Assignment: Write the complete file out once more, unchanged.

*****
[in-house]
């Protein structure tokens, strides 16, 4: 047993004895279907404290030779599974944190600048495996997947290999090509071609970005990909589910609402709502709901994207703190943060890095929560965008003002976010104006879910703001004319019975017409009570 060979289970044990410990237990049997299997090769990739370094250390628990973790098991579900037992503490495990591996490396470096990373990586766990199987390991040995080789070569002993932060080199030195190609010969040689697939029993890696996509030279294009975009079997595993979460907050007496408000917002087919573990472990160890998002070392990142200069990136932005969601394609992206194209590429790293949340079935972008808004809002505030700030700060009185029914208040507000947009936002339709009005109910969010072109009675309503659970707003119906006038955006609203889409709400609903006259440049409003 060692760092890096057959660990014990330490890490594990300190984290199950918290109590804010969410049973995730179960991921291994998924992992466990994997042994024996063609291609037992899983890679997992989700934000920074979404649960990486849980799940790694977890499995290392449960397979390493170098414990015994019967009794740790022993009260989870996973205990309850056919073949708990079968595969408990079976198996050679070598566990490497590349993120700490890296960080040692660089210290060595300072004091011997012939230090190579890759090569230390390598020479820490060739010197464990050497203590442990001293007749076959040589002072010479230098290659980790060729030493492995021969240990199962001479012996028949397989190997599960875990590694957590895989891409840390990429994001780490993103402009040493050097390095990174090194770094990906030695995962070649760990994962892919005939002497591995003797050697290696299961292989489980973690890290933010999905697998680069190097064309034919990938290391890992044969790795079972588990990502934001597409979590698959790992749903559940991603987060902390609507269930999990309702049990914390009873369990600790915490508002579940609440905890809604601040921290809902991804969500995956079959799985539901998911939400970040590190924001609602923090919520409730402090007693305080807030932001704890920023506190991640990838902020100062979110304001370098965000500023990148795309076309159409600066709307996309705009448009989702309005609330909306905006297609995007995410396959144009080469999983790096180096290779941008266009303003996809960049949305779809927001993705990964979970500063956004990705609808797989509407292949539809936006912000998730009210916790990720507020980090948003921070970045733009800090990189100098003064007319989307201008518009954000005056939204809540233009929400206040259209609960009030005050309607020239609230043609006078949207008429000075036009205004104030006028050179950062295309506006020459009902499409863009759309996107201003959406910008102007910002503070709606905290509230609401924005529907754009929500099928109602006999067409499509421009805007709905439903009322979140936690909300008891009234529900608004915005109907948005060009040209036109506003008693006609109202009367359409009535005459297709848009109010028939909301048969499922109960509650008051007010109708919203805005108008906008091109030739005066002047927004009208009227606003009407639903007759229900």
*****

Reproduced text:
[in-house]
């Protein structure tokens, strides 16, 4: 047993004895279907404290030779599974944190600048495996997947290999090509071609970005990909589910609402709502709901994207703190943060890095929560965008003002976010104006879910703001004319019975017409009570 060979289970044990410990237990049997299997090769990739370094250390628990973790098991579900037992503490495990591996490396470096990373990586766990199987390991040995080789070569002993932060080199030195190609010969040689697939029993890696996509030279294009975009079997595993979460907050007496408000917002087919573990472990160890998002070392990142200069990136932005969601394609992206194209590429790293949340079935972008808004809002505030700030700060009185029914208040507000947009936002339709009005109910969010072109009675309503659970707003119906006038955006609203889409709400609903006259440049409003 060692760092890096057959660990014990330490890490594990300190984290199950918290109590804010969410049973995730179960991921291994998924992992466990994997042994024996063609291609037992899983890679997992989700934000920074979404649960990486849980799940790694977890499995290392449960397979390493170098414990015994019967009794740790022993009260989870996973205990309850056919073949708990079968595969408990079976198996050679070598566990490497590349993120700490890296960080040692660089210290060595300072004091011997012939230090190579890759090569230390390598020479820490060739010197464990050497203590442990001293007749076959040589002072010479230098290659980790060729030493492995021969240990199962001479012996028949397989190997599960875990590694957590895989891409840390990429994001780490993103402009040493050097390095990174090194770094990906030695995962070649760990994962892919005939002497591995003797050697290696299961292989489980973690890290933010999905697998680069190097064309034919990938290391890992044969790795079972588990990502934001597409979590698959790992749903559940991603987060902390609507269930999990309702049990914390009873369990600790915490508002579940609440905890809604601040921290809902991804969500995956079959799985539901998911939400970040590190924001609602923090919520409730402090007693305080807030932001704890920023506190991640990838902020100062979110304001370098965000500023990148795309076309159409600066709307996309705009448009989702309005609330909306905006297609995007995410396959144009080469999983790096180096290779941008266009303003996809960049949305779809927001993705990964979970500063956004990705609808797989509407292949539809936006912000998730009210916790990720507020980090948003921070970045733009800090990189100098003064007319989307201008518009954000005056939204809540233009929400206040259209609960009030005050309607020239609230043609006078949207008429000075036009205004104030006028050179950062295309506006020459009902499409863009759309996107201003959406910008102007910002503070709606905290509230609401924005529907754009929500099928109602006999067409499509421009805007709905439903009322979140936690909300008891009234529900608004915005109907948005060009040209036109506003008693006609109202009367359409009535005459297709848009109010028939909301048969499922109960509650008051007010109708919203805005108008906008091109030739005066002047927004009208009227606003009407639903007759229900």